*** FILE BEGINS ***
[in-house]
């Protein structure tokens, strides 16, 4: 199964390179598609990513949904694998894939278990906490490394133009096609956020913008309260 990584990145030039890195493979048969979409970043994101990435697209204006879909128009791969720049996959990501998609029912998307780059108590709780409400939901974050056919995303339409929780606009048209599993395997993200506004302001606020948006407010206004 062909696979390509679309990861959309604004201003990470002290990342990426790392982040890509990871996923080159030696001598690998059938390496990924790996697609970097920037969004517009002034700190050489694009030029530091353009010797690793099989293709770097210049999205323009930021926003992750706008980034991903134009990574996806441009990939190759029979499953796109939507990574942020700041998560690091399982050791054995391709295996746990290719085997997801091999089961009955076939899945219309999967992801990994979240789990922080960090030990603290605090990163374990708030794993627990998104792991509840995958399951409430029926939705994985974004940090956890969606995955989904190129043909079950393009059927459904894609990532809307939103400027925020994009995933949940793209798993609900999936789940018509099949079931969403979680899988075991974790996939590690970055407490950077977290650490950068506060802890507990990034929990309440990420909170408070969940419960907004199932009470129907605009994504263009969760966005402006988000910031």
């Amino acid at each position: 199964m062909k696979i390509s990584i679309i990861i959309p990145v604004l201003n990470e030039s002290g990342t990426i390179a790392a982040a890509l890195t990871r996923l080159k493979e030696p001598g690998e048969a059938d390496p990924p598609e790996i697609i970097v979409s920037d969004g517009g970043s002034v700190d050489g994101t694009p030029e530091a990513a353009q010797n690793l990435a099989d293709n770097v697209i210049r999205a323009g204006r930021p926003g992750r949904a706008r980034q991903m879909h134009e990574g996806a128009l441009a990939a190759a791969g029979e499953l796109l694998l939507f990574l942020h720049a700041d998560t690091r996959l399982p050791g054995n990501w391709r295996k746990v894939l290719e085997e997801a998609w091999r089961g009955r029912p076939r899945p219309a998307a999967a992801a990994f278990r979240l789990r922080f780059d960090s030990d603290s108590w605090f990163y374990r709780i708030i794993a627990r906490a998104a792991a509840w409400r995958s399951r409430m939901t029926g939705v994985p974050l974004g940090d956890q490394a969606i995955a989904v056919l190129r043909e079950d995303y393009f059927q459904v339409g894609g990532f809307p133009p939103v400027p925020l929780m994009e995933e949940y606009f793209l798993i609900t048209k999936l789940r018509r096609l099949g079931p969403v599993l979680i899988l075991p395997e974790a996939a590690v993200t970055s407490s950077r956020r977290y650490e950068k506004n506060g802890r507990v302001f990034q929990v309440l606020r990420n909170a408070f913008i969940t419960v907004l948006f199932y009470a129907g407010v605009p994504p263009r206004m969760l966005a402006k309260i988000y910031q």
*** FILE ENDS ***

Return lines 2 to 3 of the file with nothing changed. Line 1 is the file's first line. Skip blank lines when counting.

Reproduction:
């Protein structure tokens, strides 16, 4: 199964390179598609990513949904694998894939278990906490490394133009096609956020913008309260 990584990145030039890195493979048969979409970043994101990435697209204006879909128009791969720049996959990501998609029912998307780059108590709780409400939901974050056919995303339409929780606009048209599993395997993200506004302001606020948006407010206004 062909696979390509679309990861959309604004201003990470002290990342990426790392982040890509990871996923080159030696001598690998059938390496990924790996697609970097920037969004517009002034700190050489694009030029530091353009010797690793099989293709770097210049999205323009930021926003992750706008980034991903134009990574996806441009990939190759029979499953796109939507990574942020700041998560690091399982050791054995391709295996746990290719085997997801091999089961009955076939899945219309999967992801990994979240789990922080960090030990603290605090990163374990708030794993627990998104792991509840995958399951409430029926939705994985974004940090956890969606995955989904190129043909079950393009059927459904894609990532809307939103400027925020994009995933949940793209798993609900999936789940018509099949079931969403979680899988075991974790996939590690970055407490950077977290650490950068506060802890507990990034929990309440990420909170408070969940419960907004199932009470129907605009994504263009969760966005402006988000910031």
């Amino acid at each position: 199964m062909k696979i390509s990584i679309i990861i959309p990145v604004l201003n990470e030039s002290g990342t990426i390179a790392a982040a890509l890195t990871r996923l080159k493979e030696p001598g690998e048969a059938d390496p990924p598609e790996i697609i970097v979409s920037d969004g517009g970043s002034v700190d050489g994101t694009p030029e530091a990513a353009q010797n690793l990435a099989d293709n770097v697209i210049r999205a323009g204006r930021p926003g992750r949904a706008r980034q991903m879909h134009e990574g996806a128009l441009a990939a190759a791969g029979e499953l796109l694998l939507f990574l942020h720049a700041d998560t690091r996959l399982p050791g054995n990501w391709r295996k746990v894939l290719e085997e997801a998609w091999r089961g009955r029912p076939r899945p219309a998307a999967a992801a990994f278990r979240l789990r922080f780059d960090s030990d603290s108590w605090f990163y374990r709780i708030i794993a627990r906490a998104a792991a509840w409400r995958s399951r409430m939901t029926g939705v994985p974050l974004g940090d956890q490394a969606i995955a989904v056919l190129r043909e079950d995303y393009f059927q459904v339409g894609g990532f809307p133009p939103v400027p925020l929780m994009e995933e949940y606009f793209l798993i609900t048209k999936l789940r018509r096609l099949g079931p969403v599993l979680i899988l075991p395997e974790a996939a590690v993200t970055s407490s950077r956020r977290y650490e950068k506004n506060g802890r507990v302001f990034q929990v309440l606020r990420n909170a408070f913008i969940t419960v907004l948006f199932y009470a129907g407010v605009p994504p263009r206004m969760l966005a402006k309260i988000y910031q």